Retreat and relax beyond Queenstown

Explore, bike, sightsee, wander, eat and sip - the Southern Lakes region will mellow you out in no time.

Queenstown's charming little neighbour

St Paul's Anglican Church, Arrowtown, New Zealand.

Tucked away in the hills, Arrowtown is a charming historic village that deserves at least half a day of your time. The town is steeped in stories of riches and rough living, because it was established in heady days of the Otago gold rush. Wander the pretty streets of historic homes, which are shaded by huge sycamore, ash, oak, elm and rowan trees. In autumn, the colours are spectacular.

Arrowtown has more than 30 excellent eateries, so time your visit accordingly. From Thai and Indian to gourmet burger joints and gastro pubs, there's something for every appetite here. Before you depart this charming village, visit the Lakes District Museum - it's an award-winner that will open your eyes to the hard lives of the early settlers.

The lake was carved by glaciers 15,000 years ago and has a mysterious fall and rise, explained by Maori legend as the beating of a giant's heart.

 

View from above

View of Skyline, Queenstown, New Zealand

By night, Queenstown hums with music, talk and laughter. If you want to escape the hubbub, catch the Skyline Gondola up Bob's Peak for an hour of star gazing. Top-of-the-line telescopes bring you closer to the Southern Cross, Milky Way and the moon. There's nothing like a night of nebula-watching to put things in perspective.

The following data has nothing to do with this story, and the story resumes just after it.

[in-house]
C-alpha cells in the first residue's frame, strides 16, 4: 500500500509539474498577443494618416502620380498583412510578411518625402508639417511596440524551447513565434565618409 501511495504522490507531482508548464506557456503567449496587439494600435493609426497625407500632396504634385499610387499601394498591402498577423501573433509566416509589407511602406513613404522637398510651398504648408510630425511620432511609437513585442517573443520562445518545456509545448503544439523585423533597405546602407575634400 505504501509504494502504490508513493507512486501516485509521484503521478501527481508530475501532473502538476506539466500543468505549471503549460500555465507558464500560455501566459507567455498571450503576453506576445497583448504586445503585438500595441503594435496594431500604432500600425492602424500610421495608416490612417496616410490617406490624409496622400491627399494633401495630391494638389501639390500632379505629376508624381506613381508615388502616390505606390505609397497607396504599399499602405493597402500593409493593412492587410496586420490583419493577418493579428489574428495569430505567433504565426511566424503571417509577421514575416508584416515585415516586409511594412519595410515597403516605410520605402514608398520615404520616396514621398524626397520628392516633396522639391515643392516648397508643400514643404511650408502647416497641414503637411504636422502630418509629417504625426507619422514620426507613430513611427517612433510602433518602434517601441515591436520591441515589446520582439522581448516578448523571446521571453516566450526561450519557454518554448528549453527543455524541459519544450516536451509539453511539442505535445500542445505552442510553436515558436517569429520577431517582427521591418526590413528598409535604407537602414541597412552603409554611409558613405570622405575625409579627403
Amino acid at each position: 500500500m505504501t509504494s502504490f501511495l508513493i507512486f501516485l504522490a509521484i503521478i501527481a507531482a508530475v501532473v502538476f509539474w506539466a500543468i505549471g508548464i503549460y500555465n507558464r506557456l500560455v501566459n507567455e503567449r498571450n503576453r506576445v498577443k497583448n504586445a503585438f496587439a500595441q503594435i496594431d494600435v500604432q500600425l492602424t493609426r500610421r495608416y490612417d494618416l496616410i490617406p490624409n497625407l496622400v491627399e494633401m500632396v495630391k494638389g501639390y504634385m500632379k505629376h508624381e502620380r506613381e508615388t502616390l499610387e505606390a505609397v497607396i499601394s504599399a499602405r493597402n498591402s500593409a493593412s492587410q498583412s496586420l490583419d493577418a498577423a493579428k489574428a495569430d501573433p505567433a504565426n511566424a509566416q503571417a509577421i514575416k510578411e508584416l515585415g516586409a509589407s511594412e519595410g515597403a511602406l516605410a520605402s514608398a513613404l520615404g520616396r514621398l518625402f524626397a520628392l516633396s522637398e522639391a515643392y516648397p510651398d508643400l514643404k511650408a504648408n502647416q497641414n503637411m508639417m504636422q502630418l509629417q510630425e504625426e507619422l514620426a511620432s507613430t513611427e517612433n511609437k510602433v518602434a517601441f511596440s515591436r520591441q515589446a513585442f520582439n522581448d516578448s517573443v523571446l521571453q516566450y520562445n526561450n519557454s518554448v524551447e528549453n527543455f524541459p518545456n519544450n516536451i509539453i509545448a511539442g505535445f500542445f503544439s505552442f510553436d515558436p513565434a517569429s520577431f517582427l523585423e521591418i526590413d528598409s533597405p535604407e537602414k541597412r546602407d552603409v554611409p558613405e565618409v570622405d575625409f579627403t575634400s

There's a great restaurant up here too, but you should book ahead because it's very popular. If you get a window seat, the night-time views over Queenstown and the lake are extraordinary. At the Skyline complex there's also the option to watch a haka show, which runs four times a night.

 

Cruising the lake

Lake Wakatipu, Queenstown, New Zealand.

Watched over by The Remarkables, which are truly remarkable, Lake Wakatipu is New Zealand's longest lake. It was carved by glaciers about 15,000 years ago and has a mysterious fall and rise (12cm every five minutes), explained by Maori legend as the beating of a giant's heart.

The cruisiest way to explore the lake is on TSS Earnslaw, a century-old steamship that plies the waters between Queenstown and Walter Peak High Country Farm. When you reach the farm, options include a guided farm tour, horse trek, barbecue lunch or country-style dinner. During the voyage there and back, an onboard pianist plays sing-alongs. It's a charming experience.

 
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